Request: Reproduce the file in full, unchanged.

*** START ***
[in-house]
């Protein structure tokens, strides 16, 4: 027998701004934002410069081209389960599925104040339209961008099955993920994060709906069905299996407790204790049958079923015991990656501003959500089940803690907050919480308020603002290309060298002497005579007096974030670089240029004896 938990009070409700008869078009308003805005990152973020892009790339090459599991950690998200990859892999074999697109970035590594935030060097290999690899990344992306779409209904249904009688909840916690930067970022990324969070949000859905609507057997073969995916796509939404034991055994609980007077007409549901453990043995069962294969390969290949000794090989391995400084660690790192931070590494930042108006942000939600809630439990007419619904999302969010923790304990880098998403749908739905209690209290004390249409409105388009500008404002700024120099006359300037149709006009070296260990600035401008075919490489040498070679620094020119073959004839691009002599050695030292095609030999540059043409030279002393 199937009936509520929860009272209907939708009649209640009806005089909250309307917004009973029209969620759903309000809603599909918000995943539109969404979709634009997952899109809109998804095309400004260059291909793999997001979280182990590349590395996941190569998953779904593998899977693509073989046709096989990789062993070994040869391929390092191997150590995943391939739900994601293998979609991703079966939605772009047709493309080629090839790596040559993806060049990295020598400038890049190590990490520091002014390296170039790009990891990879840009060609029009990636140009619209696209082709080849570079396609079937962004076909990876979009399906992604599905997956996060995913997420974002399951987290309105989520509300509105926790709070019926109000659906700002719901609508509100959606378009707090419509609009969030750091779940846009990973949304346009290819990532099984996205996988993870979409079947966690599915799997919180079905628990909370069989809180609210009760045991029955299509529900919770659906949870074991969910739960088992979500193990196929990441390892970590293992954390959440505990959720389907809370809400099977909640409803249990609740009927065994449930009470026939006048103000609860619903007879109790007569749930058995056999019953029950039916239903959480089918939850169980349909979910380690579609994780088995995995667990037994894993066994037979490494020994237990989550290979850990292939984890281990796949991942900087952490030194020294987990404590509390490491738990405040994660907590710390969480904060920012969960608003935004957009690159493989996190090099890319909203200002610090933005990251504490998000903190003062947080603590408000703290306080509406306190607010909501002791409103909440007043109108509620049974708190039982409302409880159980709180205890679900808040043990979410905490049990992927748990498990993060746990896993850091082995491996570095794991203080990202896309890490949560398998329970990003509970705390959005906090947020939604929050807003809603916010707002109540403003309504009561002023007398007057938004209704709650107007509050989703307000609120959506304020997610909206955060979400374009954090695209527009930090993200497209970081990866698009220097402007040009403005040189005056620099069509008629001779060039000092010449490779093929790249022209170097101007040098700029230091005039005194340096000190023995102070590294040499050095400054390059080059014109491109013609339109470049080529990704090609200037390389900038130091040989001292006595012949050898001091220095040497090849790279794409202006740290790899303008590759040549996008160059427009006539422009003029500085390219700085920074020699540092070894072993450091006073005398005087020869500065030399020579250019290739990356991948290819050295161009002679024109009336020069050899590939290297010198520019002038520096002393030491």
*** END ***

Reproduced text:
[in-house]
């Protein structure tokens, strides 16, 4: 027998701004934002410069081209389960599925104040339209961008099955993920994060709906069905299996407790204790049958079923015991990656501003959500089940803690907050919480308020603002290309060298002497005579007096974030670089240029004896 938990009070409700008869078009308003805005990152973020892009790339090459599991950690998200990859892999074999697109970035590594935030060097290999690899990344992306779409209904249904009688909840916690930067970022990324969070949000859905609507057997073969995916796509939404034991055994609980007077007409549901453990043995069962294969390969290949000794090989391995400084660690790192931070590494930042108006942000939600809630439990007419619904999302969010923790304990880098998403749908739905209690209290004390249409409105388009500008404002700024120099006359300037149709006009070296260990600035401008075919490489040498070679620094020119073959004839691009002599050695030292095609030999540059043409030279002393 199937009936509520929860009272209907939708009649209640009806005089909250309307917004009973029209969620759903309000809603599909918000995943539109969404979709634009997952899109809109998804095309400004260059291909793999997001979280182990590349590395996941190569998953779904593998899977693509073989046709096989990789062993070994040869391929390092191997150590995943391939739900994601293998979609991703079966939605772009047709493309080629090839790596040559993806060049990295020598400038890049190590990490520091002014390296170039790009990891990879840009060609029009990636140009619209696209082709080849570079396609079937962004076909990876979009399906992604599905997956996060995913997420974002399951987290309105989520509300509105926790709070019926109000659906700002719901609508509100959606378009707090419509609009969030750091779940846009990973949304346009290819990532099984996205996988993870979409079947966690599915799997919180079905628990909370069989809180609210009760045991029955299509529900919770659906949870074991969910739960088992979500193990196929990441390892970590293992954390959440505990959720389907809370809400099977909640409803249990609740009927065994449930009470026939006048103000609860619903007879109790007569749930058995056999019953029950039916239903959480089918939850169980349909979910380690579609994780088995995995667990037994894993066994037979490494020994237990989550290979850990292939984890281990796949991942900087952490030194020294987990404590509390490491738990405040994660907590710390969480904060920012969960608003935004957009690159493989996190090099890319909203200002610090933005990251504490998000903190003062947080603590408000703290306080509406306190607010909501002791409103909440007043109108509620049974708190039982409302409880159980709180205890679900808040043990979410905490049990992927748990498990993060746990896993850091082995491996570095794991203080990202896309890490949560398998329970990003509970705390959005906090947020939604929050807003809603916010707002109540403003309504009561002023007398007057938004209704709650107007509050989703307000609120959506304020997610909206955060979400374009954090695209527009930090993200497209970081990866698009220097402007040009403005040189005056620099069509008629001779060039000092010449490779093929790249022209170097101007040098700029230091005039005194340096000190023995102070590294040499050095400054390059080059014109491109013609339109470049080529990704090609200037390389900038130091040989001292006595012949050898001091220095040497090849790279794409202006740290790899303008590759040549996008160059427009006539422009003029500085390219700085920074020699540092070894072993450091006073005398005087020869500065030399020579250019290739990356991948290819050295161009002679024109009336020069050899590939290297010198520019002038520096002393030491």